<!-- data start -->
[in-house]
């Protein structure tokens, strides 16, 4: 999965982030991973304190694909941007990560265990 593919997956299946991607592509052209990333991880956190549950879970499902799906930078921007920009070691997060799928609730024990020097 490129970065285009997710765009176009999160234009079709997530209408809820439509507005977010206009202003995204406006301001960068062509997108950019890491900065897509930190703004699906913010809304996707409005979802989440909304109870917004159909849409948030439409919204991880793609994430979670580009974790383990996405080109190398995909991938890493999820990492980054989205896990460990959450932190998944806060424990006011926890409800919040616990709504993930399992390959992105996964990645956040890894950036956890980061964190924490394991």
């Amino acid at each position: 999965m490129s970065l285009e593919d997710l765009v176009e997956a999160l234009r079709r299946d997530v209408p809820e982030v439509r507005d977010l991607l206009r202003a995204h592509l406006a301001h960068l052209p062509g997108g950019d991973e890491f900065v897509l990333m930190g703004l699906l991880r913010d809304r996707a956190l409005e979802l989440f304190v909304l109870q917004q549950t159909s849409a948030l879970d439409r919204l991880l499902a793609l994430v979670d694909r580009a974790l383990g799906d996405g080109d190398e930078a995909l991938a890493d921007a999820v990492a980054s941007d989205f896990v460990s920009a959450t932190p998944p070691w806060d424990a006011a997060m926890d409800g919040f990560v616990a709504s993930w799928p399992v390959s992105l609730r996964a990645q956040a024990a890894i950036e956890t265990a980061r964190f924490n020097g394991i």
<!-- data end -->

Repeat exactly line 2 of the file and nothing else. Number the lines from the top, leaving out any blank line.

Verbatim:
């Protein structure tokens, strides 16, 4: 999965982030991973304190694909941007990560265990 593919997956299946991607592509052209990333991880956190549950879970499902799906930078921007920009070691997060799928609730024990020097 490129970065285009997710765009176009999160234009079709997530209408809820439509507005977010206009202003995204406006301001960068062509997108950019890491900065897509930190703004699906913010809304996707409005979802989440909304109870917004159909849409948030439409919204991880793609994430979670580009974790383990996405080109190398995909991938890493999820990492980054989205896990460990959450932190998944806060424990006011926890409800919040616990709504993930399992390959992105996964990645956040890894950036956890980061964190924490394991």